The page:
Last week, respected forensic and investigative accountant Ron Parks raised a concern about the government's plan to have Partnership British Columbia review many of the province's new municipal capital projects. That plan would see the government-owned company take a "hard look" at how those projects "might be built as a public-private partnership" - if they cost more than $20 million and receive provincial funding. But Mr. Parks suggested there could a question of bias in those reviews because "the more projects (Partnerships British Columbia) can promote or have their involvement in, the better." So is there another group that could do the same work? Mr. Parks confirmed a major consulting company has the capacity to do such an assessment. But the resort municipality of Whistler came up with a different approach.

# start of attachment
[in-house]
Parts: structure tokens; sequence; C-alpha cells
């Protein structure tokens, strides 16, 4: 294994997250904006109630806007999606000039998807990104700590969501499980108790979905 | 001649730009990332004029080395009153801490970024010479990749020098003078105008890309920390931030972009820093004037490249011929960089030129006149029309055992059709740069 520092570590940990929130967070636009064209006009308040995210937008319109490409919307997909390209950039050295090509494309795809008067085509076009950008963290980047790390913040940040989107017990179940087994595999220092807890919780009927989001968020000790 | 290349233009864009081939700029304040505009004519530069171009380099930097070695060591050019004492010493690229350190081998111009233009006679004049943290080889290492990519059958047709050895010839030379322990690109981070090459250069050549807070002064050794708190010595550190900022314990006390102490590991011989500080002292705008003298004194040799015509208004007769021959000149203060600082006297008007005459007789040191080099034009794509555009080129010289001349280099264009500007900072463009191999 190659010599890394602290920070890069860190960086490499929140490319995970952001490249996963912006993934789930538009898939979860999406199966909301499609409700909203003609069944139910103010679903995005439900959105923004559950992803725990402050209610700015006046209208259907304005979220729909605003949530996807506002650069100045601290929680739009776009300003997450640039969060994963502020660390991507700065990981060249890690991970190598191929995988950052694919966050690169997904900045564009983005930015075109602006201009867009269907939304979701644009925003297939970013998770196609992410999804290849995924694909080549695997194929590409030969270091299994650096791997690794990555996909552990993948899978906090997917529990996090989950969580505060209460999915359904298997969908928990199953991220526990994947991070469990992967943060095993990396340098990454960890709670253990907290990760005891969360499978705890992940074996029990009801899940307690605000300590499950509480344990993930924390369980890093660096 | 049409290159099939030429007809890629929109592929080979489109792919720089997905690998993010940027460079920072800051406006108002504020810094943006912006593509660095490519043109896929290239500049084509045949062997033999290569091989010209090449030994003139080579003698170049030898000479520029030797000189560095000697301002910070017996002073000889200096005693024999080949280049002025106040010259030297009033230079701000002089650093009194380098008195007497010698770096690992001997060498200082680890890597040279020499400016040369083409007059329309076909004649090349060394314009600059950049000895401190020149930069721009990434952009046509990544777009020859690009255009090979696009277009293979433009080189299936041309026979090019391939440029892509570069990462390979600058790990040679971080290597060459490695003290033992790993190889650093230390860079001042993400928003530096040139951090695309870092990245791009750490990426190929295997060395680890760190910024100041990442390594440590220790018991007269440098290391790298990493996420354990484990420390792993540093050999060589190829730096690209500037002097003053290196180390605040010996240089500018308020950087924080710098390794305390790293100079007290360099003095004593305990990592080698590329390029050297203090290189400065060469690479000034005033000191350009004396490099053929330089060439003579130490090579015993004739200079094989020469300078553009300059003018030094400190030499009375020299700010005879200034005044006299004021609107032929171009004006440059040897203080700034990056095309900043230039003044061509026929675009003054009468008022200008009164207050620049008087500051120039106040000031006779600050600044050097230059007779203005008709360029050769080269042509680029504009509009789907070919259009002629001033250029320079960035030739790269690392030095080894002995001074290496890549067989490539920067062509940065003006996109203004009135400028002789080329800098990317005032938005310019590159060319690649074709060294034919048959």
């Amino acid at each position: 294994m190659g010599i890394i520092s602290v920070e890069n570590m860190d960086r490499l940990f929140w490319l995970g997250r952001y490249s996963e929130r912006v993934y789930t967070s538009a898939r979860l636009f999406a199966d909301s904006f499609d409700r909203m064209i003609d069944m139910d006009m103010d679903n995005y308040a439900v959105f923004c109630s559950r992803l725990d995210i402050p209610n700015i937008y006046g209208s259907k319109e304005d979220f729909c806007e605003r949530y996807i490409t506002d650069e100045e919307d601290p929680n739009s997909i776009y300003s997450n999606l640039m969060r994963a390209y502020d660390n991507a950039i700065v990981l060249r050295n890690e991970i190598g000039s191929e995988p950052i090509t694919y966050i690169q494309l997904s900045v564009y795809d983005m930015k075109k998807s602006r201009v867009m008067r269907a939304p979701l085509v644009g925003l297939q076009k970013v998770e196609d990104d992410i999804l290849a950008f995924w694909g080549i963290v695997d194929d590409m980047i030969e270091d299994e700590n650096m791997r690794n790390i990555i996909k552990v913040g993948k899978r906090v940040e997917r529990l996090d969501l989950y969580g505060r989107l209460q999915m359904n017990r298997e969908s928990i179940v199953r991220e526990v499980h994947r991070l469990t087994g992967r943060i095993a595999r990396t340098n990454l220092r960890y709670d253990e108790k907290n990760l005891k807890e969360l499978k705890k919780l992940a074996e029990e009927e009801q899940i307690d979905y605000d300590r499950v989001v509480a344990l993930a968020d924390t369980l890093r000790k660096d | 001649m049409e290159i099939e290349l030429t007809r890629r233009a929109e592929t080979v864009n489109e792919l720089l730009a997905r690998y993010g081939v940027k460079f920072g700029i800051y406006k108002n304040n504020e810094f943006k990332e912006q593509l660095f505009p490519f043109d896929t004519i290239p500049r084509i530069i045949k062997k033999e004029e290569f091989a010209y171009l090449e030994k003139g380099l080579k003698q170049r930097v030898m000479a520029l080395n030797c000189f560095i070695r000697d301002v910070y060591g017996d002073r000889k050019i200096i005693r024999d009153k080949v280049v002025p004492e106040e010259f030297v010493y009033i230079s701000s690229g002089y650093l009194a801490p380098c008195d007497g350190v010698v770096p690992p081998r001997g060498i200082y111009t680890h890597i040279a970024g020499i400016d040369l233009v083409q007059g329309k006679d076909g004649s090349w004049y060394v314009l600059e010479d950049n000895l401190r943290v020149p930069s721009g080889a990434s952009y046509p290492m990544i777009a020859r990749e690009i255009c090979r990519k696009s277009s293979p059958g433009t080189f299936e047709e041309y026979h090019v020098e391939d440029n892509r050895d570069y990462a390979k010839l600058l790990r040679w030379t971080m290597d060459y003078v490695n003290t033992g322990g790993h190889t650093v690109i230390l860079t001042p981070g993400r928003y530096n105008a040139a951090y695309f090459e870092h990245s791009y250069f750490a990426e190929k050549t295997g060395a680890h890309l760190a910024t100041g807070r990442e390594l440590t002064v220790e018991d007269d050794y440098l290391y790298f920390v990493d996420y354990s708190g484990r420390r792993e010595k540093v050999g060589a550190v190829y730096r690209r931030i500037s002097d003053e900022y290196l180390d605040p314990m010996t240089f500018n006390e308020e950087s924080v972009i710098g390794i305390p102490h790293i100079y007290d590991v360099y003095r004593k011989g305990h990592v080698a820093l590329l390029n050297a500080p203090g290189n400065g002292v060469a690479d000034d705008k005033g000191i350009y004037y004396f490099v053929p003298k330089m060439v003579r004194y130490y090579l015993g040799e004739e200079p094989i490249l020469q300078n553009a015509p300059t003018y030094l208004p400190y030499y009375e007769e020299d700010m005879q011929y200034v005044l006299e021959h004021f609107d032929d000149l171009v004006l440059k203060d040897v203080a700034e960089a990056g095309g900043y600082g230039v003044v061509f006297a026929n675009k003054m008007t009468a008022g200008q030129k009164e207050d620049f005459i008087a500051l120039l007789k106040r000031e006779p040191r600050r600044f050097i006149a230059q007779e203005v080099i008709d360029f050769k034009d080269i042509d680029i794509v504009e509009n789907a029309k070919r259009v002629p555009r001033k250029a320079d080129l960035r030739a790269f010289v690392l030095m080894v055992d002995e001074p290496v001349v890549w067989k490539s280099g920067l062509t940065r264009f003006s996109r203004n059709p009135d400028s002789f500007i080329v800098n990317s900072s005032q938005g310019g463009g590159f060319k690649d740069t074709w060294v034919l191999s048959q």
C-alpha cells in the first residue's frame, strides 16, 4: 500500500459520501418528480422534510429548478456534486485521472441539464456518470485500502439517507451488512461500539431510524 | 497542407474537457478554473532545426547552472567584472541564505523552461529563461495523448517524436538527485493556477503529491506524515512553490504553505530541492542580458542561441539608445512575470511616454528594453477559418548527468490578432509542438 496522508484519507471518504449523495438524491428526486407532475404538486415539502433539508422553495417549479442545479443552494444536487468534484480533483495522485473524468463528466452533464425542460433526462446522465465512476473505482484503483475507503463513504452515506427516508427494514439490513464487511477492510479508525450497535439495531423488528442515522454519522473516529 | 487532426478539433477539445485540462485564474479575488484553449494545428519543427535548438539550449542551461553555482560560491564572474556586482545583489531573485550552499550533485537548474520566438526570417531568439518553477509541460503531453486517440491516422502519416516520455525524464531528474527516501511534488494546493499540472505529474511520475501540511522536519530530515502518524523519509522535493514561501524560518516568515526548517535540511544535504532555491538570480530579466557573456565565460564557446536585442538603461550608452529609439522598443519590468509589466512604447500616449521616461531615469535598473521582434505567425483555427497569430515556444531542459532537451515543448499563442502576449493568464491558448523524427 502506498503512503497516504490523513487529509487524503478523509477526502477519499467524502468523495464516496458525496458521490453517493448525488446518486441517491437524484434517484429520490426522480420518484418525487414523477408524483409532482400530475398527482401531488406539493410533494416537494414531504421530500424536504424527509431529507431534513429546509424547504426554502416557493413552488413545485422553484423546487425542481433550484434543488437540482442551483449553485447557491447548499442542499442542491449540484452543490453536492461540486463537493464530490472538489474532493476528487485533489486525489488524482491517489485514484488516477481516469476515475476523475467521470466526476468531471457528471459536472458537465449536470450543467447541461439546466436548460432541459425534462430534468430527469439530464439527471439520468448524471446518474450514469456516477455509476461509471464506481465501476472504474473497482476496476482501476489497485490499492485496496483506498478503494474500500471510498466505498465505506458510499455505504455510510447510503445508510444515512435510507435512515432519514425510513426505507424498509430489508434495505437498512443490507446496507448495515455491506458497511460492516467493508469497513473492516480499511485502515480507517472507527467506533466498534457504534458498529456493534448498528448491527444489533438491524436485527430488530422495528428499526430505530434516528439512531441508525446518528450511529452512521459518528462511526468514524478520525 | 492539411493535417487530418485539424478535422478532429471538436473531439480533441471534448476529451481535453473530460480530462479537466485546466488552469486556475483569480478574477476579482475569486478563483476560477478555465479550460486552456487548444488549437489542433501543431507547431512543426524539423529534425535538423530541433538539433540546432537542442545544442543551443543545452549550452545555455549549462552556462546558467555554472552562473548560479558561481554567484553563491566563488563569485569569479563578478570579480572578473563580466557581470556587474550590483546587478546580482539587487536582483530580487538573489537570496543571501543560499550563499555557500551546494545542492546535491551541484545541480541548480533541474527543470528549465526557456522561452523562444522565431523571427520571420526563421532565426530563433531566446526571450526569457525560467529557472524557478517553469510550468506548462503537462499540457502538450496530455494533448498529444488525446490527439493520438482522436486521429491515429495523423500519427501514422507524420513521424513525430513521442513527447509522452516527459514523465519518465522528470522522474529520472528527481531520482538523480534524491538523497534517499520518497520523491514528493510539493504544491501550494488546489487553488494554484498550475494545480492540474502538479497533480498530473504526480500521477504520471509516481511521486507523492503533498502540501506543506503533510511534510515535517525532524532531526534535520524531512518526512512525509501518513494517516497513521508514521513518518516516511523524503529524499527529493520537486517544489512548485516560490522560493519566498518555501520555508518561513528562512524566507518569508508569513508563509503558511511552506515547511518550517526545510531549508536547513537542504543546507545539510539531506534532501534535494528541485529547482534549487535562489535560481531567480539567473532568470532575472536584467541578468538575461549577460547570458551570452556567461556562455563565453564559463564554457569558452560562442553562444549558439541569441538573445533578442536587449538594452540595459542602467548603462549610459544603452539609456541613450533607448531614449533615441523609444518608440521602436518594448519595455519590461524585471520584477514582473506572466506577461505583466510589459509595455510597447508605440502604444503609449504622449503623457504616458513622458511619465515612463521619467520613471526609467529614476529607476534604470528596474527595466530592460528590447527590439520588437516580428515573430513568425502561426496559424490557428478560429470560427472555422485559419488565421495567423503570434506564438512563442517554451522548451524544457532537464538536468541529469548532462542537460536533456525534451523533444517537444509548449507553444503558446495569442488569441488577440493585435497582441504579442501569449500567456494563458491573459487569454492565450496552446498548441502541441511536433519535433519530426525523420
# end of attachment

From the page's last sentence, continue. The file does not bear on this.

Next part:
In August 2004, Whistler appointed a blue ribbon panel to "provide opinions and recommendations" about what method the municipality should use to upgrade its waste water treatment plant. According to the panel's report, "two procurement options" were under consideration - "the traditional engineering approach proposed by Dayton & Knight;" and the second; and the Design Build Operate ("DBOâ€) approach proposed by Partnerships BC."
The panel - which included representatives engineering and accounting firms, as well as other local government - recommended the municipality accept Partnerships British Columbia's proposal. Although one dissenting panel member noted that document "did not provide evaluators and potential proponents with a suitable basis upon which to evaluate the merits of proposals Whistler would receive...A substantial examination of the Whistler plant by an independent consultant is required to prepare a suitable Shadow Bid."
But it was all for naught in the end. In June, Whistler councillors voted to cancel plans to upgrade the plant using a public-private partnership.